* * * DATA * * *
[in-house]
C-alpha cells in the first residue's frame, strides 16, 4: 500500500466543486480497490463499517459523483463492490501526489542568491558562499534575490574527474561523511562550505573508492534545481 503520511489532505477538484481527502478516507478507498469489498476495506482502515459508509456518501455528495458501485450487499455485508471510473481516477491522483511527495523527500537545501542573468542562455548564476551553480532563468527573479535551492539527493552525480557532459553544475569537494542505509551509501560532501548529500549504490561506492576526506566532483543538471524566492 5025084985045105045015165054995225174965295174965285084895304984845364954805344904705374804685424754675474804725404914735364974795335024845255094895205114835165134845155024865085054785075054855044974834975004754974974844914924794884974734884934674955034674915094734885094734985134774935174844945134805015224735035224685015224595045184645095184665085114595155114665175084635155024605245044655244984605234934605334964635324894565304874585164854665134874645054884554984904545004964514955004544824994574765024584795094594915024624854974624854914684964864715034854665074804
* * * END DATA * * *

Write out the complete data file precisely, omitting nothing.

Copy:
[in-house]
C-alpha cells in the first residue's frame, strides 16, 4: 500500500466543486480497490463499517459523483463492490501526489542568491558562499534575490574527474561523511562550505573508492534545481 503520511489532505477538484481527502478516507478507498469489498476495506482502515459508509456518501455528495458501485450487499455485508471510473481516477491522483511527495523527500537545501542573468542562455548564476551553480532563468527573479535551492539527493552525480557532459553544475569537494542505509551509501560532501548529500549504490561506492576526506566532483543538471524566492 5025084985045105045015165054995225174965295174965285084895304984845364954805344904705374804685424754675474804725404914735364974795335024845255094895205114835165134845155024865085054785075054855044974834975004754974974844914924794884974734884934674955034674915094734885094734985134774935174844945134805015224735035224685015224595045184645095184665085114595155114665175084635155024605245044655244984605234934605334964635324894565304874585164854665134874645054884554984904545004964514955004544824994574765024584795094594915024624854974624854914684964864715034854665074804